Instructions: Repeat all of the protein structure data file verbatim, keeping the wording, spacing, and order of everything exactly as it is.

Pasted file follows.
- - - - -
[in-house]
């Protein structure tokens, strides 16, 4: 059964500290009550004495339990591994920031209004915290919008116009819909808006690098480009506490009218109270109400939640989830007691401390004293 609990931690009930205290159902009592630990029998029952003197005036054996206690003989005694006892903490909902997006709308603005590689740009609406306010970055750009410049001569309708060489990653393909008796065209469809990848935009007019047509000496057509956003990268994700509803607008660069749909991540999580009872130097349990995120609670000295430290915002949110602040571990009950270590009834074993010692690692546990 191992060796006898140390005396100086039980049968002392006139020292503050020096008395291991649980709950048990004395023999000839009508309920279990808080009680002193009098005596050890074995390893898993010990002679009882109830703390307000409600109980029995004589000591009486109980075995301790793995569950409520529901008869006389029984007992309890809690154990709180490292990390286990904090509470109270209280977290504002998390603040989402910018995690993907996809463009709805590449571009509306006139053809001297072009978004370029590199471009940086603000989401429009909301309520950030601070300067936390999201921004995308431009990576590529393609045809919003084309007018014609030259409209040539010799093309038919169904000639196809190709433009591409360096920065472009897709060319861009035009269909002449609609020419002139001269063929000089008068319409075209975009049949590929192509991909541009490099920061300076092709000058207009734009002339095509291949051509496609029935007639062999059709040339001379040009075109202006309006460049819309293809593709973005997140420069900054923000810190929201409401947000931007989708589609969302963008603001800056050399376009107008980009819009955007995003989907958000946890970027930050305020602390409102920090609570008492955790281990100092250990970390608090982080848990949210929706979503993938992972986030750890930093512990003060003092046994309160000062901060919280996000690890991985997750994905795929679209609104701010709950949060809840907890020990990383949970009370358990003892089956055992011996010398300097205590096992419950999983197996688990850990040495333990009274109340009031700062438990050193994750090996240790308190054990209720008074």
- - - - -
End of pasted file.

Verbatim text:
[in-house]
């Protein structure tokens, strides 16, 4: 059964500290009550004495339990591994920031209004915290919008116009819909808006690098480009506490009218109270109400939640989830007691401390004293 609990931690009930205290159902009592630990029998029952003197005036054996206690003989005694006892903490909902997006709308603005590689740009609406306010970055750009410049001569309708060489990653393909008796065209469809990848935009007019047509000496057509956003990268994700509803607008660069749909991540999580009872130097349990995120609670000295430290915002949110602040571990009950270590009834074993010692690692546990 191992060796006898140390005396100086039980049968002392006139020292503050020096008395291991649980709950048990004395023999000839009508309920279990808080009680002193009098005596050890074995390893898993010990002679009882109830703390307000409600109980029995004589000591009486109980075995301790793995569950409520529901008869006389029984007992309890809690154990709180490292990390286990904090509470109270209280977290504002998390603040989402910018995690993907996809463009709805590449571009509306006139053809001297072009978004370029590199471009940086603000989401429009909301309520950030601070300067936390999201921004995308431009990576590529393609045809919003084309007018014609030259409209040539010799093309038919169904000639196809190709433009591409360096920065472009897709060319861009035009269909002449609609020419002139001269063929000089008068319409075209975009049949590929192509991909541009490099920061300076092709000058207009734009002339095509291949051509496609029935007639062999059709040339001379040009075109202006309006460049819309293809593709973005997140420069900054923000810190929201409401947000931007989708589609969302963008603001800056050399376009107008980009819009955007995003989907958000946890970027930050305020602390409102920090609570008492955790281990100092250990970390608090982080848990949210929706979503993938992972986030750890930093512990003060003092046994309160000062901060919280996000690890991985997750994905795929679209609104701010709950949060809840907890020990990383949970009370358990003892089956055992011996010398300097205590096992419950999983197996688990850990040495333990009274109340009031700062438990050193994750090996240790308190054990209720008074």